“We designed our plans according to UNESCO’s concept of the ‘Global Geopark,’” says Yang. The number of visitors to the park peaked in 2014, setting a new annual high of 3.3 million and a new daily high of 19,500. “From the standpoint of environmental protection, I must consider the park’s capacity.” Neo-Space focuses on environmental education. In 2012, the geopark was certified by the Environmental Protection Agency as an “eco-education” site. “We have arranged 13 curriculums, and seven of them have been certified.”

In the words of their elders

In 2004, Helena Tang established the Va­sai Fishing Village Culture Association, which takes its name from the Va­sai people, a branch of the Ke­ta­ga­lan Aborigines. Tang was elected chairwoman, and she put her heart into working with the association to preserve precious historical materials. Based on in-depth interviews, the association has published three books chronicling the lifestyle and history of the “Va­sai Fishing Village”of Ye­liu. Since 2012, more than 170 tours and activities have been organized, bringing renown to the village.

With the Guide to Va­sai Fishing Village Culture and Relics in hand, strolling through the rising and falling terrain and along the snaking lanes, you might be surprised to learn that—like Lu­kang—Ye­liu has a narrow “Breast Brushing Alley.” The Va­sai Cultural Center, named “Va­sai Residence,” has in recent years become a must-see site for exploring fishing-village culture. Thanks to Tang’s boundless creativity, the “Cultural Carnival”—featuring such activities as the Palanquin Parade, the Harbor Cleansing Ritual, Mazu’s Homecoming, Getting to Know Local Seafood, DIY Seaweed Noodles, and Savoring Wanli Crabs—closely links Yeliu’s geological landscape with fishing-village culture by involving traditional religion, local foodstuffs and community participation.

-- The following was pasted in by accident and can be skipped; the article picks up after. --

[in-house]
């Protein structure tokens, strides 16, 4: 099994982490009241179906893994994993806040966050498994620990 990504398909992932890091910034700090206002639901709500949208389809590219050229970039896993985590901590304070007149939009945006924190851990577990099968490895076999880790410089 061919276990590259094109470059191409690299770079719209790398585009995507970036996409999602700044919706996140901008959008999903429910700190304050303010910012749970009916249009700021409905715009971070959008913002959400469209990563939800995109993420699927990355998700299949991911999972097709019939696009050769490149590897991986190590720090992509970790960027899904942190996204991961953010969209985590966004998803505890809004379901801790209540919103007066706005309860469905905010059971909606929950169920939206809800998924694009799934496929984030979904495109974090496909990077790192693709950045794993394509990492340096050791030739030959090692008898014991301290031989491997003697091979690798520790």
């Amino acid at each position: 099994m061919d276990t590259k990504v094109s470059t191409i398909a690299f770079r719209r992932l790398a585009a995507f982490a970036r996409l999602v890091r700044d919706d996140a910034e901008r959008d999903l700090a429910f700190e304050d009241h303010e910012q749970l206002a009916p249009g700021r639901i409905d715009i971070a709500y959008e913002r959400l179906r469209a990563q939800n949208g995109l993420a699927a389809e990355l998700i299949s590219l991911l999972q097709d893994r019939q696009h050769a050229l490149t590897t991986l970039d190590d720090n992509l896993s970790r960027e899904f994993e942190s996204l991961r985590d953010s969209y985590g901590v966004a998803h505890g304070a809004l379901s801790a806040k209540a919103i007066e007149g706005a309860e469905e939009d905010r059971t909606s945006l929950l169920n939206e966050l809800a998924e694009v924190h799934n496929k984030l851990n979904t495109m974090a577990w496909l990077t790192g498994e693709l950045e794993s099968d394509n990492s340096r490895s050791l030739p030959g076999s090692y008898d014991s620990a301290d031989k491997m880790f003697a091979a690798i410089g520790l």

The association has published Yeh­liu Geopark on Foot: Fishing Gear and Techniques, which details the evolution of fishing knowhow since antiquity. Borrowing a classroom from Yeh­liu Elementary School, it has also set up a small museum to preserve and display fishing gear from earlier times, ensuring that visitors and the next generation can more deeply experience fishing-village culture.

Testament to local spirit

“Stone clock, stone breasts, a carp jumps out of the water, a mouse sucks on a cat’s nipple.” To vividly evoke the hardship of life in years gone by, Tang recites an earthy Taiwanese­-language saying that alludes to several famous formations, including a pair of conical candle-shaped rocks and the Carp Rock behind them. Of course, a mouse is playing with its life if it tries to suckle at a cat’s teats. “Below Carp Rock was a trench,” explains Tang. “Since seaweed was abundant in that spot and promised a good harvest, all the local women wanted to collect seaweed there.” But the terrain was treacherous, the wind strong, the waves wily, and the rock surfaces slippery. If one fell in, one would be lucky to survive.

“Life in the fishing village was very arduous, for the ocean is a coffin without a lid,” says Tang with emotion. 

As marine resources have been exhausted, it is the people who earned their livelihood from the sea who feel it the hardest. “Local women have always played a role in supporting their families,” says Tang. Two octogenarian grandmothers, fishermen’s wives Lin-Liu Bi­lan and Lin-Fang Cai­yun, have lived through Ye­liu’s good times and bad. 

“There’s no time to lose. If we don’t hurry, it will soon be too late.” Through the words of the elderly, the book Golden Times of Yesteryear documents a culture that is disappearing, preserving memories that would otherwise be lost. The association leads the way for residents to fully participate in preserving historical materials and cultural relics.   

“The Queen’s Head is not our only attraction,” asserts Tang. “All of Ye­liu is a treasure house.” The tower­ing cuesta in the park is lush and hosts more than 200 plant species. Its broad­leaved woodland is a paradise where migratory birds can pause on their journey. To date, nearly 300 species have been recorded. Two ocean currents, rich in nutrients, bring diverse marine life and offer great research value.

Down the ages, Ye­liu Cape has watched over its people living between mountain and sea. Says Tang: “If you have love in your heart, you are bound to radiate light and warmth; if you have a vision in your heart, you are sure to build a robust dream.” Located amongst treasures bequeathed from on high, the residents of Ye­liu have not disappointed their benefactor, and they intend to guard them lovingly and pass them on from generation to generation.